Report: Idaho Families 'Left On Their Own' During Pandemic
As in the rest of the country, families in Idaho are struggling during the COVID-19 pandemic. A new report from the Annie E. Casey Foundation shows 11% of Idaho families don't have enough to eat and 13% aren't confident they'll be able to pay the rent or mortgage on time.
Director of Idaho Voices for Children Christine Tiddens said the number of people collecting jobless benefits is better in the state than the rest of the nation - 4.8% compared with 7.2% - but families still are having a rough time.
"The new report shows that many children and families across the state have been left on their own without support for their basic needs during a public-health crisis beyond their control," Tiddens said.
She said despite the growing number of food-insecure households, there was a 3% decrease in the number of Idahoans accessing food assistance between February and August. The Casey Foundation report also found 11% of Idaho families don't have health insurance, and 18% reported feeling depressed during the pandemic.
Leslie Boissiere, vice president of external affairs with the Casey Foundation, said the pandemic has laid bare and exacerbated racial and ethnic inequities across the country. She said Black, Latino and Native communities in particular have been hard hit.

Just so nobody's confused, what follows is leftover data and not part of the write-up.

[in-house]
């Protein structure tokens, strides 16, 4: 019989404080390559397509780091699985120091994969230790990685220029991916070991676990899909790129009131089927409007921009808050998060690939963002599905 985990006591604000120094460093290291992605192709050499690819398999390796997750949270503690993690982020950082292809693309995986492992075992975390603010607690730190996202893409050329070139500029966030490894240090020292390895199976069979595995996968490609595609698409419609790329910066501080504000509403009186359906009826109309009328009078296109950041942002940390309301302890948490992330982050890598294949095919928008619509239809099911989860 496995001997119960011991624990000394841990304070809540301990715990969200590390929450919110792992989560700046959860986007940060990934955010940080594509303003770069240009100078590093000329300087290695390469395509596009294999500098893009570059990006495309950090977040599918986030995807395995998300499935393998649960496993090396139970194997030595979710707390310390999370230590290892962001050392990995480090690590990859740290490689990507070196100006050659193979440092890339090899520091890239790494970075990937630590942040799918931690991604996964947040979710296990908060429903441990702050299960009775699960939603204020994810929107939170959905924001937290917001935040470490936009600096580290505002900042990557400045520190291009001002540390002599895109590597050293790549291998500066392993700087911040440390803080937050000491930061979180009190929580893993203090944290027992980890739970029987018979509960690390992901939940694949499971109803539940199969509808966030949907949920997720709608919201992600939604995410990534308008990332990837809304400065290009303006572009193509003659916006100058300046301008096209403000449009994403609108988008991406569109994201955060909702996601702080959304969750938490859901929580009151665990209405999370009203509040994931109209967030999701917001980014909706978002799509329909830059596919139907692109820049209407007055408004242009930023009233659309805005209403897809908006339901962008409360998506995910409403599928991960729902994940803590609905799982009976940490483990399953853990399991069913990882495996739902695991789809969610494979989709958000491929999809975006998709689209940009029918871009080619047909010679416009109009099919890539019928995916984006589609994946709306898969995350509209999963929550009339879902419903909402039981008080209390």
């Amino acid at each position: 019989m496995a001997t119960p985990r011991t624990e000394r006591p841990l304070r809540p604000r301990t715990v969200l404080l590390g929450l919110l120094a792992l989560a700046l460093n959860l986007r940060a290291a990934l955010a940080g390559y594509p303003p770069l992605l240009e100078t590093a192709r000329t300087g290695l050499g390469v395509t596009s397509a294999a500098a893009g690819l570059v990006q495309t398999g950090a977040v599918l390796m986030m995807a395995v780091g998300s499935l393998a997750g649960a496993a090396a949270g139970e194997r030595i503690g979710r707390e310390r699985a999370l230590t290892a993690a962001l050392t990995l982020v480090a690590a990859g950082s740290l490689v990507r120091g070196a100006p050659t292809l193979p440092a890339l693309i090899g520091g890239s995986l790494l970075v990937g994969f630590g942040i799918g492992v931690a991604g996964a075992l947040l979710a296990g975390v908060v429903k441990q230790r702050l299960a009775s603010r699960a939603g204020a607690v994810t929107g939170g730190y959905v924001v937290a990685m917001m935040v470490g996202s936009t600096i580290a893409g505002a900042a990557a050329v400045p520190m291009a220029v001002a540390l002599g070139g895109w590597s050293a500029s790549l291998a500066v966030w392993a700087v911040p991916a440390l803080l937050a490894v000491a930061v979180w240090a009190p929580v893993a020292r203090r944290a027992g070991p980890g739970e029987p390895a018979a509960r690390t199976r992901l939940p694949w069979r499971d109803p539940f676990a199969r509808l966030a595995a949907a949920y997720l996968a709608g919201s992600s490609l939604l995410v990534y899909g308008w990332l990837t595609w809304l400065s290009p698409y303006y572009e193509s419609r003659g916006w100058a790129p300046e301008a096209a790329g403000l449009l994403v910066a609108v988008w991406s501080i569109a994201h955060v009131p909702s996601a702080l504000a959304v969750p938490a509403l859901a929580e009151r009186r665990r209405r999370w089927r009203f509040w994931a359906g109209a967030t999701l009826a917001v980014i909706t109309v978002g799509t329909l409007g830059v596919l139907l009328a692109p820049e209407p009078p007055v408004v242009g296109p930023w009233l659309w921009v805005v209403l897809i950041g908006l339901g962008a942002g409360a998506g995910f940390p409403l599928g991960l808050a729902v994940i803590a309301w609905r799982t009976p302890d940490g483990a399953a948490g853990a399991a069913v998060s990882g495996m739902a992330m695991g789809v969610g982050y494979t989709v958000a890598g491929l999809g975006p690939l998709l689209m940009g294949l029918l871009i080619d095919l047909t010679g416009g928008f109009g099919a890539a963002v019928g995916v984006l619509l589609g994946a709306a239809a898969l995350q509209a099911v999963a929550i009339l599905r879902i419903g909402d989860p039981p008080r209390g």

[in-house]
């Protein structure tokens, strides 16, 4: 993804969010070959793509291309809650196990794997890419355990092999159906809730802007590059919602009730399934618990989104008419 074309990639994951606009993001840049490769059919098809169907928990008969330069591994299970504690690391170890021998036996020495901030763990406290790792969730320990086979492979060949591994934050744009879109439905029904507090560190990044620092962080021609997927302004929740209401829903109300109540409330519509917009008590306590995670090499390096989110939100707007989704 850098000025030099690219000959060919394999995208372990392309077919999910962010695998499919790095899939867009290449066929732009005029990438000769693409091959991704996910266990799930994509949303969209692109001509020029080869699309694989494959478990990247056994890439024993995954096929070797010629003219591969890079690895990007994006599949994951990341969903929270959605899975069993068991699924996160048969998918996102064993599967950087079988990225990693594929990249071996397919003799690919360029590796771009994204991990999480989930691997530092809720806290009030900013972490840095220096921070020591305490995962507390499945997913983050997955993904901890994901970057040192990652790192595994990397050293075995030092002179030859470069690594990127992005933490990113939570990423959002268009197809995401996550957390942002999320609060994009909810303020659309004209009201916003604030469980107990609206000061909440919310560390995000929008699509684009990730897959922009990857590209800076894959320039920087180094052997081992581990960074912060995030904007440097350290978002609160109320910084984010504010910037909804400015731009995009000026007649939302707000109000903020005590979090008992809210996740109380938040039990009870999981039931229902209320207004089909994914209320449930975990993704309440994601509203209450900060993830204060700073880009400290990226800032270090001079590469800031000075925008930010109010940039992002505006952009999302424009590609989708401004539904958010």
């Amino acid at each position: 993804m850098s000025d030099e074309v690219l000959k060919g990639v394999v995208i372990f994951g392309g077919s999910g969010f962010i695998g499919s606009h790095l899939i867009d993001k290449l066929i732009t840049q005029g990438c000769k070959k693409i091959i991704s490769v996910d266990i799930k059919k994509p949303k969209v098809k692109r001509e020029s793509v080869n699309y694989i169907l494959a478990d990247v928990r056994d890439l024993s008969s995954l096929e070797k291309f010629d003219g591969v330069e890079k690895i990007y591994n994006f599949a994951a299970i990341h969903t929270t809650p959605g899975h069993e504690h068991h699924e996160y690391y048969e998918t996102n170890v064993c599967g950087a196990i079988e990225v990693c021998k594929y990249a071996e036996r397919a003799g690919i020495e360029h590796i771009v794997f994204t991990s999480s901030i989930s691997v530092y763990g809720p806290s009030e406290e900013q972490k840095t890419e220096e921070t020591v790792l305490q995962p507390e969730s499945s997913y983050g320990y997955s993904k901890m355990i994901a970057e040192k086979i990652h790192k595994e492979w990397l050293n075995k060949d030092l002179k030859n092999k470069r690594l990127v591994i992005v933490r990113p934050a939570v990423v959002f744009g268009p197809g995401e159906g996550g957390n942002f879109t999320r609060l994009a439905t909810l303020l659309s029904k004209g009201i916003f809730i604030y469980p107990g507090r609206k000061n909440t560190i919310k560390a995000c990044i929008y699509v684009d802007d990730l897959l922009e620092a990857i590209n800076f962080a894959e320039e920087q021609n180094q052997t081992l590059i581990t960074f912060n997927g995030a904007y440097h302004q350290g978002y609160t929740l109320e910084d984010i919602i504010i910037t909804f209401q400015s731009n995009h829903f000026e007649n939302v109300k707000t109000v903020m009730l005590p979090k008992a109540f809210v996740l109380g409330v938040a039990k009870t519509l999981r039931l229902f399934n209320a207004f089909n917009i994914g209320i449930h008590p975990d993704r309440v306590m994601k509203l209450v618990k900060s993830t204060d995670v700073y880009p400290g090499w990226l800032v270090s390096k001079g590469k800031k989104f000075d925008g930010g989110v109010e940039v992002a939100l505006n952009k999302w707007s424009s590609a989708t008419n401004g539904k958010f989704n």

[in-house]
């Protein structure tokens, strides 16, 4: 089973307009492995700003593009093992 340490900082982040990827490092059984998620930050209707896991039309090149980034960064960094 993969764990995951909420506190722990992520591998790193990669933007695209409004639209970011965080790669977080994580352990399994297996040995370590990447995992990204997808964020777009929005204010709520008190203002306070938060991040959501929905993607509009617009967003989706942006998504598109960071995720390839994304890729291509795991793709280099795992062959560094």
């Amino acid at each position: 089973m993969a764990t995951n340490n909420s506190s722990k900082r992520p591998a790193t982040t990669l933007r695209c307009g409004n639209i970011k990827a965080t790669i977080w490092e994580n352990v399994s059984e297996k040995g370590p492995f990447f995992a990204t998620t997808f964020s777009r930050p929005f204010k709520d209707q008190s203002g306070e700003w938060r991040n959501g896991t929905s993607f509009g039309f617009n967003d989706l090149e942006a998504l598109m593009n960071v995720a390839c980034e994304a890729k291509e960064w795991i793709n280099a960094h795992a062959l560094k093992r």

"If you look at food security, 14% of households reported that they didn't have enough food to eat. When you compare that to African-Americans, it's 23% - so, almost double - and 19% for Latinos, compared to 9% for Asians and 10% for whites," Boissiere said.
Tiddens said Idaho is in a unique position because tax revenue is relatively high and lawmakers are entering the 2021 legislative session with significant reserves.
"We will argue that the health and well-being of Idaho's children and families are really top priority and should be where we invest money to ensure that we get through the public health crisis and the economic environment that we find ourselves in," Tiddens said.
The report recommends policymakers make racial and ethnic equity a top priority in responding to the pandemic, suggesting financial support for families, and more equitable funding for education.